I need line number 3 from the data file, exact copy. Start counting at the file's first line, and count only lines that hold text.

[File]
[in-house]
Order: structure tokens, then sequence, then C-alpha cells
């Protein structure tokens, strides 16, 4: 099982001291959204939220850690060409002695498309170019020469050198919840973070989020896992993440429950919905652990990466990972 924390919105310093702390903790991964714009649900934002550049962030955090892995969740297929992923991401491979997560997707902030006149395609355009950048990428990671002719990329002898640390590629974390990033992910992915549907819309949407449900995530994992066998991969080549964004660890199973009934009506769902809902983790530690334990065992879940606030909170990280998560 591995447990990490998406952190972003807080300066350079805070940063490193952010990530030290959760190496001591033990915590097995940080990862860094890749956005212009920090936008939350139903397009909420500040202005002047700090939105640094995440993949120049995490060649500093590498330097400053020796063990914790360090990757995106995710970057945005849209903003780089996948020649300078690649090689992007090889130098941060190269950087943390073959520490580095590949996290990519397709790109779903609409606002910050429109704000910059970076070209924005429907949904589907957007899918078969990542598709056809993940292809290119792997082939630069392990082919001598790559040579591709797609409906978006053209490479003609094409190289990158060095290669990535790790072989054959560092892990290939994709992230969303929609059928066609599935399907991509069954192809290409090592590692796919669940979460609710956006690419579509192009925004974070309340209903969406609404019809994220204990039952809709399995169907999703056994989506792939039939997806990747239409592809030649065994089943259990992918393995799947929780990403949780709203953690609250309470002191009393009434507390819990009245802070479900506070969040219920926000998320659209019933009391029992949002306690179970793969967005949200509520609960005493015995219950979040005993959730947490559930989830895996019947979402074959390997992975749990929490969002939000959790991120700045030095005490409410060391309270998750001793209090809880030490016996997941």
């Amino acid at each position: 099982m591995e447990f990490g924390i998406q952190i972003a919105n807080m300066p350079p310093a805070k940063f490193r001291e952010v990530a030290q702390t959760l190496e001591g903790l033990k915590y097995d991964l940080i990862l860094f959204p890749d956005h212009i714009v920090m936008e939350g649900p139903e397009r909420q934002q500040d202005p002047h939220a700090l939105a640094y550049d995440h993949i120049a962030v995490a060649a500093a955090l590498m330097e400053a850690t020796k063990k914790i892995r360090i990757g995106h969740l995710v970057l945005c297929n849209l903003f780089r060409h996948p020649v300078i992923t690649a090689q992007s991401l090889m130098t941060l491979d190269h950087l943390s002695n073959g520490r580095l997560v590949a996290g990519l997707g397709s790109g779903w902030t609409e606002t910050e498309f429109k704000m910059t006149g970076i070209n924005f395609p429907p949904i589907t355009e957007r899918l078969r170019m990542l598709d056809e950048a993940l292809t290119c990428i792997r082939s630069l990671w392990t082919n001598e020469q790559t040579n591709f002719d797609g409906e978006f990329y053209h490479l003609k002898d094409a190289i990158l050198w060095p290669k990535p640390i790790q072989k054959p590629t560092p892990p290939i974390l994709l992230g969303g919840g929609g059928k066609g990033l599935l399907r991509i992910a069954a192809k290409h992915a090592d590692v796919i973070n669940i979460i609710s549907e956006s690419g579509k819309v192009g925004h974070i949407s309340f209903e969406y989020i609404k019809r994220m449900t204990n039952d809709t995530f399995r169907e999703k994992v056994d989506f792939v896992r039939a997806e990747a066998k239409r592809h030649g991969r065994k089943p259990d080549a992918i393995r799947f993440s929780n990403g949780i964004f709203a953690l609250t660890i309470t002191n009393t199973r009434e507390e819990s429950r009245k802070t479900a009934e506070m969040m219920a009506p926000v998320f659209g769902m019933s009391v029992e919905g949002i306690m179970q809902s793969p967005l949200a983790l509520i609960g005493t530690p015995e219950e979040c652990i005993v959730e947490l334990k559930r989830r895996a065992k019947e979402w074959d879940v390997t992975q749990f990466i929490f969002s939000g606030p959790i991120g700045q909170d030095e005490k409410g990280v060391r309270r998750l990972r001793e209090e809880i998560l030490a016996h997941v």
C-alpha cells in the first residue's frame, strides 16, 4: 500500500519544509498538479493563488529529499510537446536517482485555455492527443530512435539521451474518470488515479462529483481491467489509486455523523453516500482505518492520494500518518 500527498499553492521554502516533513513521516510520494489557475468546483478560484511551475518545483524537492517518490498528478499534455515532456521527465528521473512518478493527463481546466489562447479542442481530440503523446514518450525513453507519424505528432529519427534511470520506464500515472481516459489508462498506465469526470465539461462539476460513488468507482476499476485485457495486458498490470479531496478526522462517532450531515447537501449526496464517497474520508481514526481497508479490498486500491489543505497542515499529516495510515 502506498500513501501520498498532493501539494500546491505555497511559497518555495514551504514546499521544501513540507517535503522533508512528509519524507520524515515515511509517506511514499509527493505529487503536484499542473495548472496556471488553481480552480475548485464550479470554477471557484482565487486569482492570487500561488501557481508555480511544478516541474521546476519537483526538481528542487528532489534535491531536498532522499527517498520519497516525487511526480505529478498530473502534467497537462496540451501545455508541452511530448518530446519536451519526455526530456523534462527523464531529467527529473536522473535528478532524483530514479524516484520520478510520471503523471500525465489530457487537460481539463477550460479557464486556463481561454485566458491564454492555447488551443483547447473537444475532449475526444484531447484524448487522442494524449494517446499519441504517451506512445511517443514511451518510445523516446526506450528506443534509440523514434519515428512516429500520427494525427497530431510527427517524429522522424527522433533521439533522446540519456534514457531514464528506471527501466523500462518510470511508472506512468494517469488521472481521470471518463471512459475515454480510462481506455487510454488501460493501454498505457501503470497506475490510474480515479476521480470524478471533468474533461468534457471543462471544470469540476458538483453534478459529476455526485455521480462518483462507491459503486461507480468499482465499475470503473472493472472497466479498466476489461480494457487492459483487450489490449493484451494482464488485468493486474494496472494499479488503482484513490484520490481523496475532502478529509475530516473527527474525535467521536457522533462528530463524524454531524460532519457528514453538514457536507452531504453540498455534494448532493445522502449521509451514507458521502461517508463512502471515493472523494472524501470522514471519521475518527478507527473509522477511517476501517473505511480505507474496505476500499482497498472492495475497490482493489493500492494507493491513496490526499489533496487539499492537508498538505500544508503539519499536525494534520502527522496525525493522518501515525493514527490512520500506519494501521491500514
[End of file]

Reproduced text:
């Protein structure tokens, strides 16, 4: 099982001291959204939220850690060409002695498309170019020469050198919840973070989020896992993440429950919905652990990466990972 924390919105310093702390903790991964714009649900934002550049962030955090892995969740297929992923991401491979997560997707902030006149395609355009950048990428990671002719990329002898640390590629974390990033992910992915549907819309949407449900995530994992066998991969080549964004660890199973009934009506769902809902983790530690334990065992879940606030909170990280998560 591995447990990490998406952190972003807080300066350079805070940063490193952010990530030290959760190496001591033990915590097995940080990862860094890749956005212009920090936008939350139903397009909420500040202005002047700090939105640094995440993949120049995490060649500093590498330097400053020796063990914790360090990757995106995710970057945005849209903003780089996948020649300078690649090689992007090889130098941060190269950087943390073959520490580095590949996290990519397709790109779903609409606002910050429109704000910059970076070209924005429907949904589907957007899918078969990542598709056809993940292809290119792997082939630069392990082919001598790559040579591709797609409906978006053209490479003609094409190289990158060095290669990535790790072989054959560092892990290939994709992230969303929609059928066609599935399907991509069954192809290409090592590692796919669940979460609710956006690419579509192009925004974070309340209903969406609404019809994220204990039952809709399995169907999703056994989506792939039939997806990747239409592809030649065994089943259990992918393995799947929780990403949780709203953690609250309470002191009393009434507390819990009245802070479900506070969040219920926000998320659209019933009391029992949002306690179970793969967005949200509520609960005493015995219950979040005993959730947490559930989830895996019947979402074959390997992975749990929490969002939000959790991120700045030095005490409410060391309270998750001793209090809880030490016996997941």